Just curious if there’s anyone who can ride a unicycle, but not a bicycle.
I can’t do a no hander on a bike
I used to be able to ride my bikes no-handed, I did it all the time. Can’t anymore as a direct result of unicycling.
Same here, last time i tried i nearly …uhm… crashed? (what’s the term for falling of a bike, i got so used to UPD).
That’s pretty much the complete opposite of my experience. Before unicycling I used to ride no handed on my bike a little. A little while ago I went on a 30 mile bike ride and found I rarely use my hands on a bike at all now.
Does the quality of the bike matter in terms of being able to ride with no hands?
I thought it did.
I’m tempted to try with my bike. I have an old one I bought at the fleamarket, don’t have to worry about it getting stolen much
Don’t know exactly. Once i had learned it on my bike it was pretty easy on every other bike i had used afterwards, though some bikes are more twitchy than others.
I’ve found to no-hand bikes, the seat has to be the right height… Anything lower and I can’t hold my legs straight enough
As for the answer to the thread… I’m not sure this counts, but bear with me. I used to ride a bike a fair bit, I wasn’t the best but I would do it near enough every day (on top of my cycle to school with a bass on my back everyday). I took a forced break after college (my bike got stolen and I never bothered to replace it!) And then last year got a uni, pretty much resuming my daily cycling as soon as I was good enough on the uni to do so.
Last week, I jumped on a borrowed bike for the first time in… 6? years… And I found it really difficult. I mean, I could do it, but I was wobbly and struggled to get any power down (I think this is because my legs aren’t used to the resistance of gearing). After a 10-mile ride, I was completely shattered!
I’m a bit worried to give it another 5 years to ride a bike again, I might lose it completely
Who says that’s a bad thing? UNI FOR LIFE!
Anyone who can ride a unicycle and claims they cannot ride a bike is either lying, or just isn’t trying. How hard can two wheels be if you’ve mastered one?
That’s referring to “normal” bikes. I suppose a really odd design or a bike that really doesn’t fit you could be a problem. After high school, a friend of mine had built a lay-down recumbent, and was worried it was impossible to ride. They called me to see if it was doable. I asked him, “does it have two wheels?” He said yes and I arranged to go see it. It was a cool bike, with a frame that went up and over the rider. The handlebar was up there. It was completely rideable of course, but a pretty laid-back position, so they wanted to see it work before they tried it.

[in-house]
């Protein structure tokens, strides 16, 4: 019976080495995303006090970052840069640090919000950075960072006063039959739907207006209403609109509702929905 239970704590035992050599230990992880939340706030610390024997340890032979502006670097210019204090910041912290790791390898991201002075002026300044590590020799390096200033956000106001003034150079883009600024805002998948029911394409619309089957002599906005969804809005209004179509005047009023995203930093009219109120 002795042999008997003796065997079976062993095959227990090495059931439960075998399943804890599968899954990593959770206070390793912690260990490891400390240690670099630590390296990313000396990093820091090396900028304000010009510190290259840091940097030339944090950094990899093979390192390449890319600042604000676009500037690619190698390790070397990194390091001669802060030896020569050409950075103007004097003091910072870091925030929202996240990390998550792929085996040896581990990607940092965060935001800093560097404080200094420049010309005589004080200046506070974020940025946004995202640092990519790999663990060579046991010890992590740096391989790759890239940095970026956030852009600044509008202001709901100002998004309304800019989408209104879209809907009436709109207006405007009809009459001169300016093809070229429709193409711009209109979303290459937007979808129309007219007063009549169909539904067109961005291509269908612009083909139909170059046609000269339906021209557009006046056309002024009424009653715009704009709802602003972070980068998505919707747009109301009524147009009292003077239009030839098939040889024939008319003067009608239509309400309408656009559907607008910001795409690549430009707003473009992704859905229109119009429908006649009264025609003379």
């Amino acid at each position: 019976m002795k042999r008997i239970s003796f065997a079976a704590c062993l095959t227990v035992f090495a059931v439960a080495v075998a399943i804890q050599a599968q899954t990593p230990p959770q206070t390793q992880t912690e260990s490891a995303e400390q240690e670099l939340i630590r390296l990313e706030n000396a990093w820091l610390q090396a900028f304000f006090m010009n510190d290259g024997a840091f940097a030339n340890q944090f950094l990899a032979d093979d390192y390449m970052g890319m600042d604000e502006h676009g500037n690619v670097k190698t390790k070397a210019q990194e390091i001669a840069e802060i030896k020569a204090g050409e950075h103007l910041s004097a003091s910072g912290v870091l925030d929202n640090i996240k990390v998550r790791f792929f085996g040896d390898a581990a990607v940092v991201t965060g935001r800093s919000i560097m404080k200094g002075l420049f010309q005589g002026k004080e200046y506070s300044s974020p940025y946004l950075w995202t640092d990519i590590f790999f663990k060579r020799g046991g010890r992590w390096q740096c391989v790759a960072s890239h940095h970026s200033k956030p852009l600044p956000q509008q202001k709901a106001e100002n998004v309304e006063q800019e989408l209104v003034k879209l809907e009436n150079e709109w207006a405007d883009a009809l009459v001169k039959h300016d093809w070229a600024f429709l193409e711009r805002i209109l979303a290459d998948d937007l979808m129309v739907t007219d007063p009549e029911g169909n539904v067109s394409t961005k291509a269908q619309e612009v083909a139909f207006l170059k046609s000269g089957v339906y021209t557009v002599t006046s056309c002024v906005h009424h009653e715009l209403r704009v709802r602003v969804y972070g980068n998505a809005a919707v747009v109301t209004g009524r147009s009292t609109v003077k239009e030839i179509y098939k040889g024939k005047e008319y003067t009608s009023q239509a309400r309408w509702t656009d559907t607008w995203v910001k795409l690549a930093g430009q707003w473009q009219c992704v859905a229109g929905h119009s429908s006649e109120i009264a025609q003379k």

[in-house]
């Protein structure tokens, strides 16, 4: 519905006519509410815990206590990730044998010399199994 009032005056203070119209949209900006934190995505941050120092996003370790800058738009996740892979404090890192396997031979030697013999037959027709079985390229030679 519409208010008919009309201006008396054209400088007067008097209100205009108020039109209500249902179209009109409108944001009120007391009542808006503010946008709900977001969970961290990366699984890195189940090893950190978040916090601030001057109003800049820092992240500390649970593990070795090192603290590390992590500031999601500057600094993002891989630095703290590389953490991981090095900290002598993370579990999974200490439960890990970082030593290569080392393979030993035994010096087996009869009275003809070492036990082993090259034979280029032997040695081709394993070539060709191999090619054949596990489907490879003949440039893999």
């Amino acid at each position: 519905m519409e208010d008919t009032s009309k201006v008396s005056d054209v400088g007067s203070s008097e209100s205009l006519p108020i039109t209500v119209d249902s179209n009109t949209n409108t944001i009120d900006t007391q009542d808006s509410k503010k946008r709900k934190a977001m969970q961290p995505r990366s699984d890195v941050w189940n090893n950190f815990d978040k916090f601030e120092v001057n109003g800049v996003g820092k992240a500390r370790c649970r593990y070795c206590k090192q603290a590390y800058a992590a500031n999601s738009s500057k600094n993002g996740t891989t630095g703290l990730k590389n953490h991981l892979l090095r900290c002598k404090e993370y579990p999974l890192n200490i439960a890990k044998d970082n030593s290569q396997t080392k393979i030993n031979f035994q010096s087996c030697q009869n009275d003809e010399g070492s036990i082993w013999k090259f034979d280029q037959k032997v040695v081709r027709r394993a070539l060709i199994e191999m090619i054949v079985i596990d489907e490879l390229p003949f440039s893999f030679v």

Not so much quality as geometry. I think this is mostly about having a relaxed fork/steerer tube angle. The more upright it is, the harder it is to easily ride no-handed. Artistic bikes are very steep (for other reasons), as are racing bikes. Very twitchy. Touring bikes are probably the category that’s most friendly to no-handed riding.
Pretty much any bike can be ridden with no hands. Some bikes are less stable then others when riding no handed, in general the more expensive the more stable. I’ve found that mtn bikes with rear shock absorbers are a real pain for riding no handed. But I’ve never had an expensive one…
Rigid bikes that the front wheel tracks really well always worked for me. I also used to drop it into a high gear to reduce wobbling and give more speed for easier balance no handed.
I can barely ride my unicycle no handed, let alone my bike.
It’s weird, I learned to ride without holding the grab handle, but thanks to Muni and riding with a Shadow handle, riding no handed on anything is just weird to me.
Now that I think about it, I’m not really that comfortable riding my uni with no hands… Only time it ever happens is when I need that extra mobility and counterweight to make a BIG correction. Or when my arms/legs are really tired.
Bikes rely on the castor effect to steer and to produce stability. So, riding no hands should be easy enough on all bicycles; however, this is not always true. If the frame or fork is bent the bike will pull to one side and make it difficult to ride without hands. IF the headset is tight it prevents the castor effect, and makes the bike fall over when ridden no hands. Twitchy geometry is harder no hands than slack geometry as stated before.
I don’t know how it correlates to riding a uni. My guess is not at all. I have no problem riding a bike no hands, and I have no problem riding a uni. I will say that my unplanned dismounts from my bike are far more spectacular.
I can ride my bmx bike no handed with no problems after a few minutes of practice. Seat hight for me affects the ride the most. My bmx bike seat is an integrated seat so its awkward riding no handed but its managable and I can still turn pretty well for the situation I have. I’ve ridden my friend’s bike no handed and I find the $30 walmart bike ride (when everything is in order) just as well as my dad’s Olympic designed bike (his friend was an alternate for the Olympics and sold the bike to my dad). So maybe its just me but I dont find price to be a factor in rideablility (yea I just made that up or spelled it so bad). Im with shmolagin if I didnt have to stand to pedal I would barely touch my handlebars, one bonus of having a super low seat though is learning to pedal with your hands, now thats interesting
I wish I had friends like that. An Olympic bike would be da bomb.
Did anyone learn how to ride a unicycle before learning how to ride a bike?
My daily rider is a Brompton bike. They’re notoriously impossible to ride with no hand. Small wheel plus the angle of the fork make them very maneuverable, but not very stable.
I’ve tried for a long time, and can’t do more than a few meters with no hand. Which I can, no pb, on any other bike.
I’m sure there are little kids that have.